Both Article I, Section 4, and Article II, Section 1, of the United States Constitution give state legislatures primary authority over federal elections. Our legislators must exercise this authority to restore confidence in our elections. First and foremost, they must reclaim this power from judges and executive branch bureaucrats.
Certain state laws and election practices encourage and enable fraud more than others. One example of this is the trend away from voting in-person on Election Day. This includes the practice of “ballot harvesting,” a term referring to state laws that allow “third parties — like campaign workers — [to] collect absentee ballots from voters and deliver them to election officials.” Broadly legal in twenty-four states including California, ballot harvesting is particularly susceptible to fraud, whether by intimidating and coercing voters or by stealing or manufacturing ballots. In one notable example, an illegal ballot harvesting scheme was discovered in Minnesota, and in another example, allegations of ballot harvesting led to the annulment of a 2018 North Carolina congressional election. Ballot harvesting must be abolished.
Similarly, early and absentee voting pose risks to voter integrity. Early voting and same-day registration should be abolished. Absentee ballots should be limited to those who can prove they will be out of town on election day or are physically incapable of making it to a polling place.
In addition to promoting in-person voting on Election Day, state legislators must make vote-counting transparent and with a paper trail. As election expert Kurt Hyde points out, state election laws have become increasingly less transparent, with increased difficulty for voters to monitor vote-counting, and election authorities increasingly rely on electronic equipment rather than paper ballots. Hyde also notes that the precinct is declining in relevance. Thus, election results should be printed on paper, posted at the precincts, and made public immediately to prevent tampering with vote totals by insiders as well as external hackers. Additionally, internet voting, as well as internet voter registration, should be abolished, and voters must be allowed to monitor their elections.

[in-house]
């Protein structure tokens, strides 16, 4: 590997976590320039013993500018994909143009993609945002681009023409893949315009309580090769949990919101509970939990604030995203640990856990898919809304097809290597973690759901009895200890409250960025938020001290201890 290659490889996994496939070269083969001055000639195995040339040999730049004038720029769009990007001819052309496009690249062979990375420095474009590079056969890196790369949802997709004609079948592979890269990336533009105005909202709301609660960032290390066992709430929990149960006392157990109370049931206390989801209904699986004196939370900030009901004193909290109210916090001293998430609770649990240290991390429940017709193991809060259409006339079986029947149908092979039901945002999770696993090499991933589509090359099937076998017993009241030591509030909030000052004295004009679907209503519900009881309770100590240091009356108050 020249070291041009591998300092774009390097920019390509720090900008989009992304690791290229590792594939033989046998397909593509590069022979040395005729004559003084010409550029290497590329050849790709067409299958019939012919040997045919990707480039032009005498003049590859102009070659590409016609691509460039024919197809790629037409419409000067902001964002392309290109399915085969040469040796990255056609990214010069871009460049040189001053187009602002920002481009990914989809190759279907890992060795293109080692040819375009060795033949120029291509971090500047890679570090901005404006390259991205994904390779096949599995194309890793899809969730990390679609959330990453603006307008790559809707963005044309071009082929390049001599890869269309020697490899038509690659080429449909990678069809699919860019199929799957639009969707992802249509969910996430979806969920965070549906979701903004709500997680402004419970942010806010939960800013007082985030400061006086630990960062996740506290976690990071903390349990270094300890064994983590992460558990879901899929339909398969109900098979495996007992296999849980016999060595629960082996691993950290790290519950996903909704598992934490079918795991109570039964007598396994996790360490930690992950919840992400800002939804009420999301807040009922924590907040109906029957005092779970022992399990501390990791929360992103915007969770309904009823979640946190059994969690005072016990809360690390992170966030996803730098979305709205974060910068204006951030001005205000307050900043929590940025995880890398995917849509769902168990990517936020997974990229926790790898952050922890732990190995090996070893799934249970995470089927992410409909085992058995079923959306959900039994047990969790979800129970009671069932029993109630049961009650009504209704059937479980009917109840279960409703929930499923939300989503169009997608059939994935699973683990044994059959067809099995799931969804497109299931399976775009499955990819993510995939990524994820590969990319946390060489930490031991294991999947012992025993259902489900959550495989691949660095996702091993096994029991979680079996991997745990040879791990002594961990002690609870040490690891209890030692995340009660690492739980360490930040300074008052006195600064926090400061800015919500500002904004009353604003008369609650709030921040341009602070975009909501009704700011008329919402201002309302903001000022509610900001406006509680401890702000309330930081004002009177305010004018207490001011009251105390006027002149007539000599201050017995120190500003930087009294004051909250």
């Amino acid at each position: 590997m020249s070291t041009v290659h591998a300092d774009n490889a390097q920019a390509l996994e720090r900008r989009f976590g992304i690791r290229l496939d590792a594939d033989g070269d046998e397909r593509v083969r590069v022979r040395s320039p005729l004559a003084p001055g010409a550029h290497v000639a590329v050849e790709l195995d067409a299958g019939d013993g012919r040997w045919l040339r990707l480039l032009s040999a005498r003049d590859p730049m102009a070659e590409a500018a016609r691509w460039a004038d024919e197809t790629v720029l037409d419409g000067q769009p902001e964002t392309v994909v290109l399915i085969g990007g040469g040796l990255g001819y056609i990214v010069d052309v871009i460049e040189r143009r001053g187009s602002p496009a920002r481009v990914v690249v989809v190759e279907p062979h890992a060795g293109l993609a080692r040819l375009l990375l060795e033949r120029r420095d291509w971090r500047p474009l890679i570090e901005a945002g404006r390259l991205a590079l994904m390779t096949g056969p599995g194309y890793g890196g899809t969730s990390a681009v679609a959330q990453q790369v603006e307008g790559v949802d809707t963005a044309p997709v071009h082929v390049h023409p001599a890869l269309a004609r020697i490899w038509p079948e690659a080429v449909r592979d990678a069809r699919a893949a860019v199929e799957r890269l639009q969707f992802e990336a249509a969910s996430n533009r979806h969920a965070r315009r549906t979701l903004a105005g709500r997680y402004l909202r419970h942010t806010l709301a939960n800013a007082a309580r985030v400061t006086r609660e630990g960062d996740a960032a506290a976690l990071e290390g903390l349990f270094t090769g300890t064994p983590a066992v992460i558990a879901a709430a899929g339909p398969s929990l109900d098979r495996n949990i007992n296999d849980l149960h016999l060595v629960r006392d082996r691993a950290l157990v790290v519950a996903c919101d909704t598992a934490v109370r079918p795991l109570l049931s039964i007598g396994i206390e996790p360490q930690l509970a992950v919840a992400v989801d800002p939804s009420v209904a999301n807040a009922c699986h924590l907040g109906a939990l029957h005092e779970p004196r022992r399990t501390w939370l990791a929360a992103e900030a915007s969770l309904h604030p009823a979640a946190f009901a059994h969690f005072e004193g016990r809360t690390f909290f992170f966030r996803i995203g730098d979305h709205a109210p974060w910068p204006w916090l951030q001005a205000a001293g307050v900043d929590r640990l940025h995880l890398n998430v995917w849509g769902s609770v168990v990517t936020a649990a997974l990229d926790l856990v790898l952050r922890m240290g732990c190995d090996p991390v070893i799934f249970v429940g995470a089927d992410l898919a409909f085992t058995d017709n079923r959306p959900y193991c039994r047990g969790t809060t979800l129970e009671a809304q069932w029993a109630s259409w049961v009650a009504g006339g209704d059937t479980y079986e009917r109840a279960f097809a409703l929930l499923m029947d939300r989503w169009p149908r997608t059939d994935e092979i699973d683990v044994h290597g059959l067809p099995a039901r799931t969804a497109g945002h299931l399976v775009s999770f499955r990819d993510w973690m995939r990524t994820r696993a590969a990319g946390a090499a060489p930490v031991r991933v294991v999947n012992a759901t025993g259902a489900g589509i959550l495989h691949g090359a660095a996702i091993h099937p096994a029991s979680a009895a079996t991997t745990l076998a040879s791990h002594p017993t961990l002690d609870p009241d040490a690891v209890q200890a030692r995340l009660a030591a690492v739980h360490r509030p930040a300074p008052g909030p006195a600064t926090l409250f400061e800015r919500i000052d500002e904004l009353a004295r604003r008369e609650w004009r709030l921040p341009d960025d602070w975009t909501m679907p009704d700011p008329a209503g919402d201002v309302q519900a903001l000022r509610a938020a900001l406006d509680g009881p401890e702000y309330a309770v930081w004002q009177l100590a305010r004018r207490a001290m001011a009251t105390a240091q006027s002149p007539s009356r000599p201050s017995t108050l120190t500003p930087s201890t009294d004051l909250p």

Non-citizen voting is another threat to election integrity. Multiple examples exist of non-citizen voter fraud, often because of laws giving driver’s licenses to illegal aliens and other lax driver registration policies. In one example, observers pointed out that a New York law allowing driver’s licenses for illegals could enable illegal alien voting, and in other states like Texas, no citizenship checks exist when registering to vote. Safeguards must be enacted to ensure that non-citizens do not vote. A voter ID will take care of this problem. States need strong voter ID laws, so long as they take privacy concerns into account.
The rushed changes to state voting laws due to the coronavirus pandemic have also increased the risks to election integrity. Multiple states relaxed security measures for mail-in ballots including five that, for the first time, automatically mailed ballots to every registered voter. The main problem with this is that the voter rolls are inaccurate. For example, the Public Interest Legal Foundation found in 2020 that nearly 350,000 deceased people remained on the voter rolls in over 40 states, and over 50,000 people voted more than once. Additionally, left-wing groups attempted to overturn other safeguards against fraud, including witness signature requirements and anti-ballot harvesting laws. Mail-in voting should end, voter rolls should be cleaned up, and the electoral changes enacted because of COVID-19 must be reversed.
Last, but not least, Article I, Section 4, of the Constitution allows Congress to override state regulations for federal elections. If Congress enacts laws that further undermine election integrity, state legislatures must ensure that state- and local-level elections remain secure regardless of the condition of federal elections. One method to accomplish this is to hold state and local elections on different dates as federal elections. Kentucky, Louisiana, Mississippi, New Jersey, and Virginia already do this for certain state-level elections.
The bottom line is this: state legislators must reassert their constitutional authority over federal elections. They must promote in-person voting on Election Day only, enact vote-counting transparency, and ensure that only paper ballots are used with a strong emphasis on the precinct. Already, many state legislatures have introduced bills that solve these problems.
Urge your state legislators to enact substantive election reforms such as these. The integrity of our Republic and public faith in our electoral system is at stake.
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